Holy remembrance

The rain finally stopped and dad and I sat on the deck. The sky had cleared to a deep blue , the birds trilled and a warm breeze surrounded us, tinkling the wind chimes.

A box of photos sat at my feet. Dozens of dusty black-and-white and color snapshots, corners and edges aged and yellowed with time.

My brother had carted the box out of the garage. We will display some of them at dad’s party when we celebrate his 90th birthday on May 6th. His birthday is really Cinco de Mayo — true Mexican-American that he is — but with so many family flying in, we are honoring him on May 6th.

As I browsed through the photographs, a surge of nostalgia swelled up in my heart. There we all were — family — in our youth. Mom and dad, looking like movie stars, dressed in sequined gown and tux ready to go to a party at KYW-TV where dad once worked.

And me and my siblings, at backyard barbecues, sitting at the long wooden picnic table, chomping into a burger and holding up a brew or a soda, hamming it up for the camera. My nieces and nephews, still toddlers, playing tag on the green grass, or rolling around in it, their lives still ahead of them.

I began to show the photos to dad. He has limited speech capacity since the stroke, but he squinted and smiled and kept saying “wow” and “joven” which means young. Yes. We were young.

As I looked at the photos in the box, each one evoked a memory. Of our family. Our lives. Each had captured a moment in time. I came to see this remembrance as holy — and at the heart of all spiritual practice.

This week, as I write this, we are in the midst of many sacred memories. For Christians, it is Holy Week and in the Jewish faith, Passover.

Jesus said he yearned to share the Passover with his disciples. His desire was to create eternal memories of the heart, that he might live on in us when he shared bread and wine and said, “Do this in remembrance of me.”

For those celebrating the Passover, a seder meal commemorates the freedom of the Isaraelites from slavery and into a promised land. In fact, the Jewish people were commanded to remember.

Remember that you were strangers in the land of Egypt. Remember that the Lord took you out of the bondage of slavery. “Remember” is a biblical mandate and the Passover story that initiated a commitment to memory.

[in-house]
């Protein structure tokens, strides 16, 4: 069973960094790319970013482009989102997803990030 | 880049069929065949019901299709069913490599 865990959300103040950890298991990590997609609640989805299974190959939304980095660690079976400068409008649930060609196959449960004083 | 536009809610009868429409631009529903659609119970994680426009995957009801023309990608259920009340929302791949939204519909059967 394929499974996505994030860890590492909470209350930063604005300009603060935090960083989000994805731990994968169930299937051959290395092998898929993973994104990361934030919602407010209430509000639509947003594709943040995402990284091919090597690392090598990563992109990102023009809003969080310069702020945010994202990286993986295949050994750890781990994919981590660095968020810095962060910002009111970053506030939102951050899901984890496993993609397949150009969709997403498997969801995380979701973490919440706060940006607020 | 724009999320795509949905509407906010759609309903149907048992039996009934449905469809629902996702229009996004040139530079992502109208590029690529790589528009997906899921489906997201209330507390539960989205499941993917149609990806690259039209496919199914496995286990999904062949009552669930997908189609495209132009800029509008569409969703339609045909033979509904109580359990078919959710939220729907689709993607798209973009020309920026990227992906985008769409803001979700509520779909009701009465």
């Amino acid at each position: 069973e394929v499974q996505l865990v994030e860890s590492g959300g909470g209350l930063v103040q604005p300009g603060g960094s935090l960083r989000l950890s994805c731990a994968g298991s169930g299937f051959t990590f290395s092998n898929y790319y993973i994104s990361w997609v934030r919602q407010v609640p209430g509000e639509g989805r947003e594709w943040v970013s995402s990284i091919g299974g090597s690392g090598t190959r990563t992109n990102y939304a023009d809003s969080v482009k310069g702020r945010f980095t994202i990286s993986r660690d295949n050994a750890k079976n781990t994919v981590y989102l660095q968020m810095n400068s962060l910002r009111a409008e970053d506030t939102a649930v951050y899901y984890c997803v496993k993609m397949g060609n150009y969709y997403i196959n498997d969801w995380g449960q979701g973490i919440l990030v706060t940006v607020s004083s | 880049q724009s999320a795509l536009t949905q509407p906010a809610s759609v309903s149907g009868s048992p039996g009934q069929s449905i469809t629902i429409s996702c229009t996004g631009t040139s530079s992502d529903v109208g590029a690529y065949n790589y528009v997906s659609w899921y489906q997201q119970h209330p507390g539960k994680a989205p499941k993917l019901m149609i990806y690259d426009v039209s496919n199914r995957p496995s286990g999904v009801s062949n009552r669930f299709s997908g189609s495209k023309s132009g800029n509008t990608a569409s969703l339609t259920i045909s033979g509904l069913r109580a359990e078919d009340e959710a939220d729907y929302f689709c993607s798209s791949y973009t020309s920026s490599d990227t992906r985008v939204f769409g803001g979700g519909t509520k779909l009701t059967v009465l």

This time of year is one for remembering the Divine’s intervention into a troubled world, freedom from enslavement, triumph of life over death.

Why is it important to remember? Many reasons. Perhaps most important, memories give us identity, show us who we are as individuals and within the larger community. They ensure that life events will not be lost, but learned from, treasured and carried forward. They bind us together. In love. In life. In death.

So as I sit with dad, pouring over photographs, I am on a journey of remembering. Trips to Nashville and the hills of Red Boiling Springs, TN; birthdays and my parents’ 50th wedding anniversary; my grandmother’s funeral, Christmases, trips to Ireland and vacations in Florida.

Dad and I smile at the people we once were — slimmer, sillier, unwise, hopeful, blissful in our ignorance of what was to come. And I marvel at the people we have become — strong, stretched, suffering with stroke or illness, resilient, prayerful, loving.

I see myself in some of these photos and I’d like to go back to that young woman who was me. Tell her about life. That parts of it will be happy, some of it will be painful, but to hold on to the moment. To savor it, no matter how it may feel, because it will never come again. This is what I would tell her.

Dad tires of looking through the photos. I put them away and we go back inside the house. He is moving slower these days with his walker. But on May 5th we will celebrate the memories of 90 years of a life well lived and well loved. We will look at the photos and “ooh” and “aah” and call to mind the stories they evoke.

And we will be blessed in those sacred memories.

We will be glad and rejoice in the now.

 

 

Watch and pray

Last year when dad ended up in the emergency room, I watched.

I remember him on that hospital bed, writhing in pain, soaked and feverish. I looked at the wall clock as it ticked away the hours — 1 a.m., 2 a.m., 3 a.m. as we waited for a room to become available. I sat by his side, trying to comfort him, as his fever spiked to 103 or more.